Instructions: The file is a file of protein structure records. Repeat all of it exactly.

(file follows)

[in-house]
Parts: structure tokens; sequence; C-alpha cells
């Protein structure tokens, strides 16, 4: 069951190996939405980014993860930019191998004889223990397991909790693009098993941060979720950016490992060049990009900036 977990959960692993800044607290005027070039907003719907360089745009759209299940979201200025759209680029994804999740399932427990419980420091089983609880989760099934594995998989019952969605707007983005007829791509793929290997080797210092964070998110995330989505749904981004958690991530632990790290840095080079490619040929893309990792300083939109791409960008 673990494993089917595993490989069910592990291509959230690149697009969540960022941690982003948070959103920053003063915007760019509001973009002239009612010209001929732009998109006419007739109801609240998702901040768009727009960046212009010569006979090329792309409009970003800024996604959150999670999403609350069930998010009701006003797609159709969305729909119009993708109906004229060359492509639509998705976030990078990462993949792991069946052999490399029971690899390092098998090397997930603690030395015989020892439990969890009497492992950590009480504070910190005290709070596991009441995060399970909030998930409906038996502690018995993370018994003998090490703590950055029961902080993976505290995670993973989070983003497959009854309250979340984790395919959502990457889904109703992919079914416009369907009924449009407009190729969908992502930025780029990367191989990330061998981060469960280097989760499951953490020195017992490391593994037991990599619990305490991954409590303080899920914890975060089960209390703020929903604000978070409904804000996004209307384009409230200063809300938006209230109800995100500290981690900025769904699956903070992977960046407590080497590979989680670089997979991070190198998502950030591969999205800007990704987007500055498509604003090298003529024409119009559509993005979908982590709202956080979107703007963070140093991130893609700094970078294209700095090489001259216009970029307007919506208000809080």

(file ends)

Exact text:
[in-house]
Parts: structure tokens; sequence; C-alpha cells
């Protein structure tokens, strides 16, 4: 069951190996939405980014993860930019191998004889223990397991909790693009098993941060979720950016490992060049990009900036 977990959960692993800044607290005027070039907003719907360089745009759209299940979201200025759209680029994804999740399932427990419980420091089983609880989760099934594995998989019952969605707007983005007829791509793929290997080797210092964070998110995330989505749904981004958690991530632990790290840095080079490619040929893309990792300083939109791409960008 673990494993089917595993490989069910592990291509959230690149697009969540960022941690982003948070959103920053003063915007760019509001973009002239009612010209001929732009998109006419007739109801609240998702901040768009727009960046212009010569006979090329792309409009970003800024996604959150999670999403609350069930998010009701006003797609159709969305729909119009993708109906004229060359492509639509998705976030990078990462993949792991069946052999490399029971690899390092098998090397997930603690030395015989020892439990969890009497492992950590009480504070910190005290709070596991009441995060399970909030998930409906038996502690018995993370018994003998090490703590950055029961902080993976505290995670993973989070983003497959009854309250979340984790395919959502990457889904109703992919079914416009369907009924449009407009190729969908992502930025780029990367191989990330061998981060469960280097989760499951953490020195017992490391593994037991990599619990305490991954409590303080899920914890975060089960209390703020929903604000978070409904804000996004209307384009409230200063809300938006209230109800995100500290981690900025769904699956903070992977960046407590080497590979989680670089997979991070190198998502950030591969999205800007990704987007500055498509604003090298003529024409119009559509993005979908982590709202956080979107703007963070140093991130893609700094970078294209700095090489001259216009970029307007919506208000809080």